So, no, Jesus was not a socialist. But Paul clearly was, and he was a socialist because of his encounter with the risen Christ.

People waiting for health services at a “free clinic.”

Worried about that label “socialist”? That’s okay. Just read his letters to the Corinthians. Oh, and his letter to the Romans, too. Read those letters in their entirety, not just snippets. But don’t miss this: We are all members of a single body. If anyone weeps, the whole body weeps. If anyone rejoices, the whole body leaps with joy. No member is expendable. No member is better than any other. We’re all in this together. That’s called “socialism.” Or rather, that’s called the Gospel – Good News.

The “Affordable Care Act” just affirmed by the United States Supreme Court is not a panacea. We have much more work to do. And here’s the truly peculiar thing: Both Jesus and Paul gave us the theological reasons to do that work.

So let’s do it.

Comments

  1. Chris Nunez says:

    Thanks Jay. One of the words it’s hard to use is ‘share’. But I use it all the time with the kids when I do the Children’s Liturgy of the Word to plant it into their little hearts and minds. And I use it with my peers as well. It’s gotten a bad rap that little word with all that political baggage put onto it. But it’s the unspoken but present word at that supper when he broke the bread and extended the cup and said “Do this in memory of me.”

  2. Louis K. Newton says:

    “…No member is expendable. No member is better than any other. We’re all in this together. That’s called “socialism.” Or rather, that’s called the Gospel – Good News.” Good screed – all of it. I’m only quoting that last little bit because I think you’re hedging a little bit in trying not to call Jesus a “socialist”. (Whatever “socialist” means, for that matter. Pick a socialism…) It’s such a bad word – for some odd reason – in the US that one’s probably better off avoiding it for Jesus; one might get away with it for Paul!

    But, if Paul really was some sort of proto-socialist, it had to come from somewhere, didn’t it? SAUL wasn’t so very appealing – certainly not from the christians’ standpoint; but someone turned him around. And if God turned him around, presumably to being more godly, one might at least suspect that Paul’s socialism might be a divine trait. And if Jesus is God (however that works), then that might even make God a – shudder – socialist (not to mention Jesus).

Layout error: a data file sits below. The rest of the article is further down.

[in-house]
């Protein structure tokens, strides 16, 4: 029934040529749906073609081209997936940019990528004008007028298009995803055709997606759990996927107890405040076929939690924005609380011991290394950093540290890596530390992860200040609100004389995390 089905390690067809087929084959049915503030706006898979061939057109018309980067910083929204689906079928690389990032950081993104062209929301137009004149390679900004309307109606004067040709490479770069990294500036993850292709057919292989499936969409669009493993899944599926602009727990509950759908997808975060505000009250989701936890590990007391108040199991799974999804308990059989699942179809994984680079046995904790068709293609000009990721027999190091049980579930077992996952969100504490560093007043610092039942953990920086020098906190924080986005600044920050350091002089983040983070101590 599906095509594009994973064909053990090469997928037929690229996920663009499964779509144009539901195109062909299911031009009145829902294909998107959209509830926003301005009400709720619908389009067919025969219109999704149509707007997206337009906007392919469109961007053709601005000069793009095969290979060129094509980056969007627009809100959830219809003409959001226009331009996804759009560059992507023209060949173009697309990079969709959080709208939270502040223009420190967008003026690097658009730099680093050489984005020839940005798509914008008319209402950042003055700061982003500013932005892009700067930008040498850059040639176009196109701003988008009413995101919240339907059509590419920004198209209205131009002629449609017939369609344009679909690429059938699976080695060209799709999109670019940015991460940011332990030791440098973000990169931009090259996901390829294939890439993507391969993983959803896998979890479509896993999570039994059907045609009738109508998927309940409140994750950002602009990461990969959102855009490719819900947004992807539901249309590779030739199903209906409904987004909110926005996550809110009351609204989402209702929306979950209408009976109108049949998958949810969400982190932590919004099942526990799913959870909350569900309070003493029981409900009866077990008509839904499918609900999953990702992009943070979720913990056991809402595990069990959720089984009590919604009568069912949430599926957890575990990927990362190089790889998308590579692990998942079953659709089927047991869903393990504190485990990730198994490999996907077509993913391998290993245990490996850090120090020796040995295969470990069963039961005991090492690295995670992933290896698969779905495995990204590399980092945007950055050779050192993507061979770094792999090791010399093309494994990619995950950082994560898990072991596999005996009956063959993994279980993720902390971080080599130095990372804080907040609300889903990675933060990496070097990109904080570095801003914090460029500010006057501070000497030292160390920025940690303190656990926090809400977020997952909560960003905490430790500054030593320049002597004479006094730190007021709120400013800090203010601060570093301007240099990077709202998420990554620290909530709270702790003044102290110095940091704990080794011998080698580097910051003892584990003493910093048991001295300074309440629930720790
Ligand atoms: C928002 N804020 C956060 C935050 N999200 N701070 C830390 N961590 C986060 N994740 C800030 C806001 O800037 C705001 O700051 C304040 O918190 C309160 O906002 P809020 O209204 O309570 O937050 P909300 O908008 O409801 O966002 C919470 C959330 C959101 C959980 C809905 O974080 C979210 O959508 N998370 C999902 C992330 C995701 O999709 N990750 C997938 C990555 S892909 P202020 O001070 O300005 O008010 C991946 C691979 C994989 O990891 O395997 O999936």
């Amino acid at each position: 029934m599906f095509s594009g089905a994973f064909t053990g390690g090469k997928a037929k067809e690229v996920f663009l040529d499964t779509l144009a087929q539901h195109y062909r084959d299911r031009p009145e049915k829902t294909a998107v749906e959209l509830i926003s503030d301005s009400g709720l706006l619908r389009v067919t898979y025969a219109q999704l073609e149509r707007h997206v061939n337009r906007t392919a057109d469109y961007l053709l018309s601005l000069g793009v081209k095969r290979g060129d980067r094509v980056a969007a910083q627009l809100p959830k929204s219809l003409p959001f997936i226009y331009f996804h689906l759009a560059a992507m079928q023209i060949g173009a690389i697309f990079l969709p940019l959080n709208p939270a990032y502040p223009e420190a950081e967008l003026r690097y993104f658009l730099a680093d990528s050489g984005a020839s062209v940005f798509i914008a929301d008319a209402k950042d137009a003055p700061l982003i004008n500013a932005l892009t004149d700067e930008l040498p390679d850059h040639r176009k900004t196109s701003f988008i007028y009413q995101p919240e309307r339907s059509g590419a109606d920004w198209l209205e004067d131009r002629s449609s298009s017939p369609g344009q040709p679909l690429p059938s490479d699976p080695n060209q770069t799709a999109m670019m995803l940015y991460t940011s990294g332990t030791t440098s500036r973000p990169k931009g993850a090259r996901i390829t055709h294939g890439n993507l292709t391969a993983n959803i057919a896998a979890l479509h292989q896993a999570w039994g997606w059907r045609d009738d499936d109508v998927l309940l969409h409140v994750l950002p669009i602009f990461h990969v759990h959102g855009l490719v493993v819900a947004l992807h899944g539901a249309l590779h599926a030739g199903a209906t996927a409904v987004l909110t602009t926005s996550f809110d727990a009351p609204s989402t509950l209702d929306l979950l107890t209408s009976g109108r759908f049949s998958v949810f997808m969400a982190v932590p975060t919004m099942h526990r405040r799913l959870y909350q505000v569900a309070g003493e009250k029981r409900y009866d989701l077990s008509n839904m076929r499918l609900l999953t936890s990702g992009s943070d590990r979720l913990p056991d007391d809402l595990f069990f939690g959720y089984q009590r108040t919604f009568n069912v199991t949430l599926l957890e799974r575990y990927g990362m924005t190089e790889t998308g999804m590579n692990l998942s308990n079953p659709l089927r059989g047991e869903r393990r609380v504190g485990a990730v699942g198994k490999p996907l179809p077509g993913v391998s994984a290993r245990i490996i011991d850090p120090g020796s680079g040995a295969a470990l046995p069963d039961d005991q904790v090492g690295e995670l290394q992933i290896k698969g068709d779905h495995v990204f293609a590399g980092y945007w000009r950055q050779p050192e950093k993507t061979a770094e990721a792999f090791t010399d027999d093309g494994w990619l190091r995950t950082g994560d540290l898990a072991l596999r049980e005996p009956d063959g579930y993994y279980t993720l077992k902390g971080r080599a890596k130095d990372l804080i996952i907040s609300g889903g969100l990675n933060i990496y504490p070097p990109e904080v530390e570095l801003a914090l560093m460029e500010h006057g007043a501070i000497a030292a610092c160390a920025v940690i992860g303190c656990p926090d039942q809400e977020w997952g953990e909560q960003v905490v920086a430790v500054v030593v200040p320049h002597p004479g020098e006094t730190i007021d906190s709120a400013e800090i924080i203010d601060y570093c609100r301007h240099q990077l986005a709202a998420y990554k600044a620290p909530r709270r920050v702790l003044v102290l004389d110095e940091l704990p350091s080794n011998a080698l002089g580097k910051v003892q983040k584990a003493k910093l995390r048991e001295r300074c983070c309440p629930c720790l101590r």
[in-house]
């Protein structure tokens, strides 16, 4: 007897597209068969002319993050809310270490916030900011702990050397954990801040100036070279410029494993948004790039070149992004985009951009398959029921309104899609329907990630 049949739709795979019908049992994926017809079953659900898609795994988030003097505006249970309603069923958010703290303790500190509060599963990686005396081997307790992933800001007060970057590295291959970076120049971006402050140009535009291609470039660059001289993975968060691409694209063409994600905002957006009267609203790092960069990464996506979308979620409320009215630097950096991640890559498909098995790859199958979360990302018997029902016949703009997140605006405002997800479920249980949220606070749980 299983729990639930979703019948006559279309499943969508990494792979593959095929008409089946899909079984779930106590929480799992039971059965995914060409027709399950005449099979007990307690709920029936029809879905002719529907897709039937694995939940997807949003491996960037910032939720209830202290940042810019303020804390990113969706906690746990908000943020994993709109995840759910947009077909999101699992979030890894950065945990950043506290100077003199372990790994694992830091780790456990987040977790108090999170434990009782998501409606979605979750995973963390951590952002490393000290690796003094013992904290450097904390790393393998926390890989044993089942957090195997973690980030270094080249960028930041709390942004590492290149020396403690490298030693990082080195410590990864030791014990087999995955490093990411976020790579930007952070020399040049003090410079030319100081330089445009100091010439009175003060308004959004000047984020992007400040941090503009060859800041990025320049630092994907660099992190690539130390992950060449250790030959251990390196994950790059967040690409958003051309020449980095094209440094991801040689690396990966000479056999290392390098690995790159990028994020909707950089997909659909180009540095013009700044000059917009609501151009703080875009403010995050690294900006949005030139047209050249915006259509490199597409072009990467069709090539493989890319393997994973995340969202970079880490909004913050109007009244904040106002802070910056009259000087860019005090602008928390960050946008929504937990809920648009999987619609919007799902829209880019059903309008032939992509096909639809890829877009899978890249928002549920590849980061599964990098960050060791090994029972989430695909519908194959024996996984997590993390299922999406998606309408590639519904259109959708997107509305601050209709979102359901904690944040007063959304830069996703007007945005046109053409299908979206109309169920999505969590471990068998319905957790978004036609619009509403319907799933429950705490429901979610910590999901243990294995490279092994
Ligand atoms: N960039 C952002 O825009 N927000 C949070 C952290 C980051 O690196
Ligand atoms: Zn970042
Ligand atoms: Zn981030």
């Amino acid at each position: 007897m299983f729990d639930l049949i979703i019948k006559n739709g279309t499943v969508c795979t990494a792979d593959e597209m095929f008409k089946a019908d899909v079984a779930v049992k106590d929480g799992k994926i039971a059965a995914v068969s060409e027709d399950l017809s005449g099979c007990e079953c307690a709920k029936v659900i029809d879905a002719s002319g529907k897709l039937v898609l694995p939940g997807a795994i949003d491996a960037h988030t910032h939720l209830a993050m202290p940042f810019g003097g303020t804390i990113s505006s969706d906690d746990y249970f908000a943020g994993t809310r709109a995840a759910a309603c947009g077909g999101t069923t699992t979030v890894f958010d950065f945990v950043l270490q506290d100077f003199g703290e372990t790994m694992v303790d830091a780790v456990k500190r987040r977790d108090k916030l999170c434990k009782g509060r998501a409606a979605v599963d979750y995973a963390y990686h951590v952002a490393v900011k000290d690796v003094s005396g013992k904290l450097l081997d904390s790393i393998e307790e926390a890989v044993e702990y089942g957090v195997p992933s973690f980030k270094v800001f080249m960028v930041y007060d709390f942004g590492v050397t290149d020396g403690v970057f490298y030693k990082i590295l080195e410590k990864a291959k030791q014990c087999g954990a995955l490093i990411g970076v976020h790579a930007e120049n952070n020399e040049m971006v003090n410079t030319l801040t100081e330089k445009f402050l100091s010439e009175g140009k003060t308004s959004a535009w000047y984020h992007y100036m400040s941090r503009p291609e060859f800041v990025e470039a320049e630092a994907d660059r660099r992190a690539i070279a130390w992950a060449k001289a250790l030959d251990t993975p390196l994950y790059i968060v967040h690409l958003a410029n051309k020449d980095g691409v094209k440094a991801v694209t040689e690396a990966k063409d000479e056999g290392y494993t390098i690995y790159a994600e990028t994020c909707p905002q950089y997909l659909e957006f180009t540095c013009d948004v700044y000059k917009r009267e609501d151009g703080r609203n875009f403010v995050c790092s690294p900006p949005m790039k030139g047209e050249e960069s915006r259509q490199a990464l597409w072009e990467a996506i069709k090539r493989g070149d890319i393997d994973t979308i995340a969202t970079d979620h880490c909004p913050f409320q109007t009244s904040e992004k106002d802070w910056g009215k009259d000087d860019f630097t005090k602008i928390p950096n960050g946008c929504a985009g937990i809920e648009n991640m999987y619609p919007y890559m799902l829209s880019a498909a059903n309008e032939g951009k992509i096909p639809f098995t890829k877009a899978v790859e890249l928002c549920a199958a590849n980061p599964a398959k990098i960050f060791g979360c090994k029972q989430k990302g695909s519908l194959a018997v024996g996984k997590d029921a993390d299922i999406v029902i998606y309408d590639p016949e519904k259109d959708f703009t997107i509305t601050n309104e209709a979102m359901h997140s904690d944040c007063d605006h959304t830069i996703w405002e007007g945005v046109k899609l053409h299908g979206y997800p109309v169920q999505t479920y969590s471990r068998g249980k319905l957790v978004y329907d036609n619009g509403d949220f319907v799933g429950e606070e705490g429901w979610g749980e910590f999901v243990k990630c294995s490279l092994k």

And. . .(he rambles on). . .if the Good News is, after one keeps peeling back layer after layer, actually the happy revelation of the nature of God; and if in turning Saul into Paul God finds there’s a lovely new socialist let loose, well, one might suspect that Paul is manifesting a bit of the divine unity that could be labelled “socialism”. (Oh, that’ll go down well in the suburbs.)

    I’m not actually complaining about anything you wrote – just rambling. And because I found myself smiling at one point as I read the post and thinking, “Oops, that was a wee theological two-step there, I fancy.” But, ok, Jesus and God transcend and encompass human categories and systems. That’s fair. Maybe we can just call them “social”? But even that might not pass muster!

    (I gave up preaching a few years back because I thought I’d said everything I had to say and I’d only be repeating it in permutations – probably to no avail anyway. Maybe I should try again and I wouldn’t land you with my musings! As you were. I thank you.)

  3. Kim Hinrichs says:

    Wonderful! Thank you, Jay, for this insightful linking of theology to our national paroxysms over health care. I couldn’t agree with you more.

  4. Hmmmmm…NOPE! Christ told US to do these things. Not Caesar the government. I think it is fine for churches to organize these things. The problem is, they are relying on a government to do it FOR us. That same government is using it to gain wealth and control over the people. (Look at what’s happening now). All in the name of humanity. There is where the worst of tyrants gain a foot-hold.
    Socialism in ANY form is bad and has costed humanity millions in lives to support itself (Murders) and in defense of freedom.Socialism has never worked once. Christians are supposed to do these things mainly on a personal basis. Led by the Spirit of God. HE is supposed to lead…Not a heartless opportunistic government that takes advantage at every whim.